There is tale of a yogi, who had spent years in a Himalayan cave on retreat. He was meditating for a long time. One day a traveller came by and, seeing the yogi, asked him what he was doing. “I am meditating on patience,” the yogi said.

“In that case” replied the traveller, “you can go to hell!”

To which the yogi angrily retorted, “you can go to hell!”[1]

Coming back to Leadership Development, we can see similarity in the behaviour of the yogi and a leader.

Let us assume that during the leadership development process leader and coach identify an area to improve the leadership effectiveness, namely listening. Coach works with the leader. Coach and leader meet from time to time. Leader learns a lot of tools and techniques, increases awareness on what to do and what not to do to listen carefully.

Following the coaching sessions, when the leader interrupts the conversation partner during a meeting.

Leader will realize that she was not listening. Furthermore people working with her will say, “She still doesn’t know how to listen”.

In fact: leader did not improve her listening skills.

This is what people around the leader (Stakeholders) see and perceive.

Perception is reality.

As long as the leader is not able to demonstrate improved skills within the environmentwhere she is acting, there will be hardly a leadership growth.

Leader may believe that she has improved, but in reality she did not.

The leader changes behaviors and perceptions through execution on the job.

Why to involve stakeholders in coaching process?

  • Stakeholders experience day to day the „behavior“, „leadership style“ of the leader.
  • Stakeholders want leader to be successful, so that they can succeed too.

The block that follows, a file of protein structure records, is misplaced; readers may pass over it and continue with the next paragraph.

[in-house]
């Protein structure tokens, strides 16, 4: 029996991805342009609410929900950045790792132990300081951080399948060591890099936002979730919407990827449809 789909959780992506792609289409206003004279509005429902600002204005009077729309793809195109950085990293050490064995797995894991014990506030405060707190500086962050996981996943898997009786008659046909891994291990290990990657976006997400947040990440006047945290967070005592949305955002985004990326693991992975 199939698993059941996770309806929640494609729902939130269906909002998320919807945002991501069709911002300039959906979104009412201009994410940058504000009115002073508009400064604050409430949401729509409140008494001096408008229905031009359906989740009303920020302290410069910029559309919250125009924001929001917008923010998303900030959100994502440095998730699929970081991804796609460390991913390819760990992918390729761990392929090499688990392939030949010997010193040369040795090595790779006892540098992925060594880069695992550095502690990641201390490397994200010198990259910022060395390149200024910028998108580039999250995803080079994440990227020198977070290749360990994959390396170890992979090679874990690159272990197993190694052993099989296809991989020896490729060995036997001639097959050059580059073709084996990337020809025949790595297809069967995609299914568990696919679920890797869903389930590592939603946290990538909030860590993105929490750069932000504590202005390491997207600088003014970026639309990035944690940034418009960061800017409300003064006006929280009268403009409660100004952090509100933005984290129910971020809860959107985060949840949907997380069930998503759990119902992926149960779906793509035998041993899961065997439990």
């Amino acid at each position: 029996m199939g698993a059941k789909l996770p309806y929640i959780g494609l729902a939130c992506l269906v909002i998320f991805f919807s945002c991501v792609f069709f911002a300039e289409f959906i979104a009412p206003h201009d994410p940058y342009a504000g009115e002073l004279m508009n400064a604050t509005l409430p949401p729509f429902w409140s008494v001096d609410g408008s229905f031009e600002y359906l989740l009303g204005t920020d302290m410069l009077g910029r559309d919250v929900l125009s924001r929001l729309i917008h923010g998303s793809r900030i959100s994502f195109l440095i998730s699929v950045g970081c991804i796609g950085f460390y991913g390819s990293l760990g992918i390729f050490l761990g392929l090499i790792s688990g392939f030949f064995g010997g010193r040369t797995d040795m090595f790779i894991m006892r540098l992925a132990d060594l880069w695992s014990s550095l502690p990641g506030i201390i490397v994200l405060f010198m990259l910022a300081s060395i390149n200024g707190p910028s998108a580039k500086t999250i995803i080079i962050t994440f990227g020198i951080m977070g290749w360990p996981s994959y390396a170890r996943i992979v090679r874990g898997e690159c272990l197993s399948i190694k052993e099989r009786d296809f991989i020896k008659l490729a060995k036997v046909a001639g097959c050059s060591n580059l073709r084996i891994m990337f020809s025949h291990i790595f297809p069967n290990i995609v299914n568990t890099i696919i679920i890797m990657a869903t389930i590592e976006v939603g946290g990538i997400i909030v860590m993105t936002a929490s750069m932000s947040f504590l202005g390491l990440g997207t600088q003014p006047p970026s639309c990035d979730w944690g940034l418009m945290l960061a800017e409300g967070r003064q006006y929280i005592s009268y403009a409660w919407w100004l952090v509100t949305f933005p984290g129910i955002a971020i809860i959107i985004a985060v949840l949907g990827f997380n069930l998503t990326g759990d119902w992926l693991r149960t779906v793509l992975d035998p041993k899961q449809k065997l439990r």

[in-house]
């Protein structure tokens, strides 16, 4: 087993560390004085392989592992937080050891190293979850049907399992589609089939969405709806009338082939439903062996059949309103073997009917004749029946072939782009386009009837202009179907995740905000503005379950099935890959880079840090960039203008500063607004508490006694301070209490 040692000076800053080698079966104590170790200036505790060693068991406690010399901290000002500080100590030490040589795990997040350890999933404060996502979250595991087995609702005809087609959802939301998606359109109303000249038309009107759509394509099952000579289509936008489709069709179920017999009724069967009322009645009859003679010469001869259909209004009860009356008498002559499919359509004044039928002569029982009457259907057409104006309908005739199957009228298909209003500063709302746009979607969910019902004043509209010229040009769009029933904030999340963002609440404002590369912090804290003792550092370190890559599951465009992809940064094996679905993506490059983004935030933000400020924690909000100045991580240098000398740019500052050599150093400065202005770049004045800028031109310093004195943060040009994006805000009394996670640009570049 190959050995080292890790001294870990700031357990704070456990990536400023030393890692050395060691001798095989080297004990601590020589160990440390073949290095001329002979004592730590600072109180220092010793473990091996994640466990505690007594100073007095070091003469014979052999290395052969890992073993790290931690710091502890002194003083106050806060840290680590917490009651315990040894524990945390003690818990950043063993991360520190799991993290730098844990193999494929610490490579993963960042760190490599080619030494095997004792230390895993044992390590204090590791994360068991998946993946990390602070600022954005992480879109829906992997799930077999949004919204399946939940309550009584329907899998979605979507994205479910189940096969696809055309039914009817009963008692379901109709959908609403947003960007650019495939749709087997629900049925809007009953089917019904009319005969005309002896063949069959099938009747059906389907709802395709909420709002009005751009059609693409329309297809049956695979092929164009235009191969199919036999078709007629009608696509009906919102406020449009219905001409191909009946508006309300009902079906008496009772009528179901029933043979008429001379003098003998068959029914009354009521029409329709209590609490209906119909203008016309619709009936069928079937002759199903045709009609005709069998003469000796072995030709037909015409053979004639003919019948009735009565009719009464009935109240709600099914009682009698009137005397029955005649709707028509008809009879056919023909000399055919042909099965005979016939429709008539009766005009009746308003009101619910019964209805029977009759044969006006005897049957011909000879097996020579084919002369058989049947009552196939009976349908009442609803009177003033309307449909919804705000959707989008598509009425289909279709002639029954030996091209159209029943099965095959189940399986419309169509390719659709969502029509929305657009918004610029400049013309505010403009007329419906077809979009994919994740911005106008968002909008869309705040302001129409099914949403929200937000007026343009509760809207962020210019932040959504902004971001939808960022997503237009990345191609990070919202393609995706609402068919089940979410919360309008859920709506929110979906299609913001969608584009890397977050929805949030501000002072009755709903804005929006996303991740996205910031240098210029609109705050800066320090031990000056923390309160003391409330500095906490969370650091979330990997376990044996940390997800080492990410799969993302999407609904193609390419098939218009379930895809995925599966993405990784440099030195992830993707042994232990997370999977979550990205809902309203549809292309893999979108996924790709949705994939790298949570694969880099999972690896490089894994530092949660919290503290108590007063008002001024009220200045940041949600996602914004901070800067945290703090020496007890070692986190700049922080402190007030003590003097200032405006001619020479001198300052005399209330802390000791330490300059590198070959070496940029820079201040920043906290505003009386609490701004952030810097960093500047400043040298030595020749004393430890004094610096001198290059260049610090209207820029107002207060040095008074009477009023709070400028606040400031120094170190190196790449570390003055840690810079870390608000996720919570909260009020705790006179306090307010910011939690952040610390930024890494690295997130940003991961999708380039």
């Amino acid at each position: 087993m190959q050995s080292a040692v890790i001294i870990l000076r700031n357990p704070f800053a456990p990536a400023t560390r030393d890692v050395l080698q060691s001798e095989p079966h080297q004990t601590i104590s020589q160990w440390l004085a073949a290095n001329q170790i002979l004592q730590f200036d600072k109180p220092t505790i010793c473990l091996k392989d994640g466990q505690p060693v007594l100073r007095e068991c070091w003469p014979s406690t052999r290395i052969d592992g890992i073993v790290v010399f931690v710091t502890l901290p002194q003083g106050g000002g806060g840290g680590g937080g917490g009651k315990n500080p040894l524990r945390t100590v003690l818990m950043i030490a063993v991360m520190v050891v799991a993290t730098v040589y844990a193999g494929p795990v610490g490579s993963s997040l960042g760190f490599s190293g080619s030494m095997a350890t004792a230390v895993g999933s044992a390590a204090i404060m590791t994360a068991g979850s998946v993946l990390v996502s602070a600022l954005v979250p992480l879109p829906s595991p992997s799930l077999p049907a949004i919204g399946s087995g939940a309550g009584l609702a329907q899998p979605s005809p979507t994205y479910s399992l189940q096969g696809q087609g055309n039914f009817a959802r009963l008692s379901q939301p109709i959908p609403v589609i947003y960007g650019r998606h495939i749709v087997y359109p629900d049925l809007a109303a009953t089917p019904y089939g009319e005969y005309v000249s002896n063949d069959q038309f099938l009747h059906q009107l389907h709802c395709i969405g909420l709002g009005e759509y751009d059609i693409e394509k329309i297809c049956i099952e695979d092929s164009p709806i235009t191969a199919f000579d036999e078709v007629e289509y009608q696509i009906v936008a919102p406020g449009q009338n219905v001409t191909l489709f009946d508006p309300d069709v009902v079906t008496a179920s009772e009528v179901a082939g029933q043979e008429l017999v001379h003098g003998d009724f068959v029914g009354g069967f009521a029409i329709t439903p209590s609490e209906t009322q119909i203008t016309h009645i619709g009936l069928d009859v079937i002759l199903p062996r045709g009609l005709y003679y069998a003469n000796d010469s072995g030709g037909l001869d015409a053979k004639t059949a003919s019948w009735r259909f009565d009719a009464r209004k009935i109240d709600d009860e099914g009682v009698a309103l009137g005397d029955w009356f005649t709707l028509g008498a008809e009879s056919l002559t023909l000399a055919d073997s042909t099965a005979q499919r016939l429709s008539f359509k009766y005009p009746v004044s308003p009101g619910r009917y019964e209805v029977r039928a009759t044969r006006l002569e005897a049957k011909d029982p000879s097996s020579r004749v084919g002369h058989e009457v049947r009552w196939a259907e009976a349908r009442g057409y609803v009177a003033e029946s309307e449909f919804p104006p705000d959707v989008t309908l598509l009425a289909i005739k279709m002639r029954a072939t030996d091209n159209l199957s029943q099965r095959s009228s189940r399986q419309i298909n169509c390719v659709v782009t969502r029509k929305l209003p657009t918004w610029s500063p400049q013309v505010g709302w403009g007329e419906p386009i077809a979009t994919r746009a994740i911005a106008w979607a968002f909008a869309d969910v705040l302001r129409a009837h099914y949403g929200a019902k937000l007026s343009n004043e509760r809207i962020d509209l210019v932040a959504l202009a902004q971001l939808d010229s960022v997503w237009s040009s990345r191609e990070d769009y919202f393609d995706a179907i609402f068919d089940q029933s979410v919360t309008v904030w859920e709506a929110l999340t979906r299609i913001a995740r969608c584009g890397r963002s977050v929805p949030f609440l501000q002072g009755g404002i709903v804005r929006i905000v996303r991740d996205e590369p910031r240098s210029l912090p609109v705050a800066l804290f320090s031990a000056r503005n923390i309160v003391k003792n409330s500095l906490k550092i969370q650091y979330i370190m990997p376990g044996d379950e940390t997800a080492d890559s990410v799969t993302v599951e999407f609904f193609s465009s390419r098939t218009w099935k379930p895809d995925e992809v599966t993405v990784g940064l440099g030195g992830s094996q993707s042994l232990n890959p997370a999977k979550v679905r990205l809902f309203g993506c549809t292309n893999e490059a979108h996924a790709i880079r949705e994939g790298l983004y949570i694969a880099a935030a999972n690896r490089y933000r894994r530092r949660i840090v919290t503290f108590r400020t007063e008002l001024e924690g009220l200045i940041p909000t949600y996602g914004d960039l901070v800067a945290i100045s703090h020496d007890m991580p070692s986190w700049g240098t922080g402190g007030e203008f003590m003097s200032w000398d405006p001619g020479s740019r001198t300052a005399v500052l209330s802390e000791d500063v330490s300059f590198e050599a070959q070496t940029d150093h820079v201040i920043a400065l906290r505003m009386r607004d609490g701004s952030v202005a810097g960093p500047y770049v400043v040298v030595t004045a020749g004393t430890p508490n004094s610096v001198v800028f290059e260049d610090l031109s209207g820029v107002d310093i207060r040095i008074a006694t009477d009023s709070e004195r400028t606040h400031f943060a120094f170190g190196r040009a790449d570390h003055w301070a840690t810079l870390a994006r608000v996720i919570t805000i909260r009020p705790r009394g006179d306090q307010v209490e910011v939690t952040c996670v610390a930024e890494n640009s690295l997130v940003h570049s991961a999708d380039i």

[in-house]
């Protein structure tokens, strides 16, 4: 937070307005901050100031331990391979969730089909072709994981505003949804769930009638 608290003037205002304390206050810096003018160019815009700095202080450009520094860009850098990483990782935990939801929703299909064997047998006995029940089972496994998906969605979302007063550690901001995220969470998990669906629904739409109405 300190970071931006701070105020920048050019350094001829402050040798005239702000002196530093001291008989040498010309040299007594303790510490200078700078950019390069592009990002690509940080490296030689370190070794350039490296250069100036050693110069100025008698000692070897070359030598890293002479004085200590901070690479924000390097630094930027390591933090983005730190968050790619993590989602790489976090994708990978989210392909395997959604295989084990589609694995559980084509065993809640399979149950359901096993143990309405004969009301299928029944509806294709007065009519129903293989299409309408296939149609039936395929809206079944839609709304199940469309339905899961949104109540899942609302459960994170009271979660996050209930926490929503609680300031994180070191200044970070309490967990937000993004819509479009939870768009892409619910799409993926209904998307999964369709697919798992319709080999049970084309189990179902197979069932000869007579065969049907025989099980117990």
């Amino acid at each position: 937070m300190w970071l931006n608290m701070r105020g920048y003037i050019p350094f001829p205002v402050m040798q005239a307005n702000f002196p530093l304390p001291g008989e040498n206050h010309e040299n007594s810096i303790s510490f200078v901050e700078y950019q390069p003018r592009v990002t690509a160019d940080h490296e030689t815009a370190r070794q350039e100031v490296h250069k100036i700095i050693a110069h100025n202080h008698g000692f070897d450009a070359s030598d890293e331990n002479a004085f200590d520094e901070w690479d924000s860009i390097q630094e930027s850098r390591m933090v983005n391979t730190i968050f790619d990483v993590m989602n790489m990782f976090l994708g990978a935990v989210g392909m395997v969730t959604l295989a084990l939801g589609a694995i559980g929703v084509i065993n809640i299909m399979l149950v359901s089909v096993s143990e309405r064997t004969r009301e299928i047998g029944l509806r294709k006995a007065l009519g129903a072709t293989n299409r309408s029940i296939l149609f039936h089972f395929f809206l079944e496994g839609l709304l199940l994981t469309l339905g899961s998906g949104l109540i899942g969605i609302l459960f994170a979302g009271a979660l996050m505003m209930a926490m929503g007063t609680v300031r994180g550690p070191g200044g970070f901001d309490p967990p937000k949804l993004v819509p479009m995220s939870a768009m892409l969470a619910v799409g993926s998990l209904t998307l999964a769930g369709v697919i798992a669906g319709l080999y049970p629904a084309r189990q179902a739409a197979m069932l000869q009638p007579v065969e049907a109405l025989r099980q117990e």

• Stakeholders want to help leader; they want to contribute in leadership effectiveness.

How to involve stakeholders in coaching process?

  • Use 360° assessments and conduct interviews with key stakeholders.
  • Work with stakeholders who want to see and believe in improvement in leader’s behavior.
  • Use Feed Forward with stakeholders developed by Marshall Goldsmith.

The test of the real improvement in leadership effectiveness is the life, the real environment itself where the leader acts daily, not in isolated coaching sessions. This is done best when we involve stakeholders.

What do you think? As you learn from me, I learn from you.

 

Leading Through Listening is the foundation based on which Ilker Demirel provides top executives and teams with effective business solutions and practical leadership applications that deliver measurable results for their specific organizational challenges. Ilker Demirel is an Executive Coach, Certified at Marshall Goldsmith Stakeholder Centered Coaching (MGSCC).

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[1] I have taken this tale from the fantastic book about how meditation changes our body, mind and brain “Altering Traits” by Daniel Goleman and Richard J. Davidson.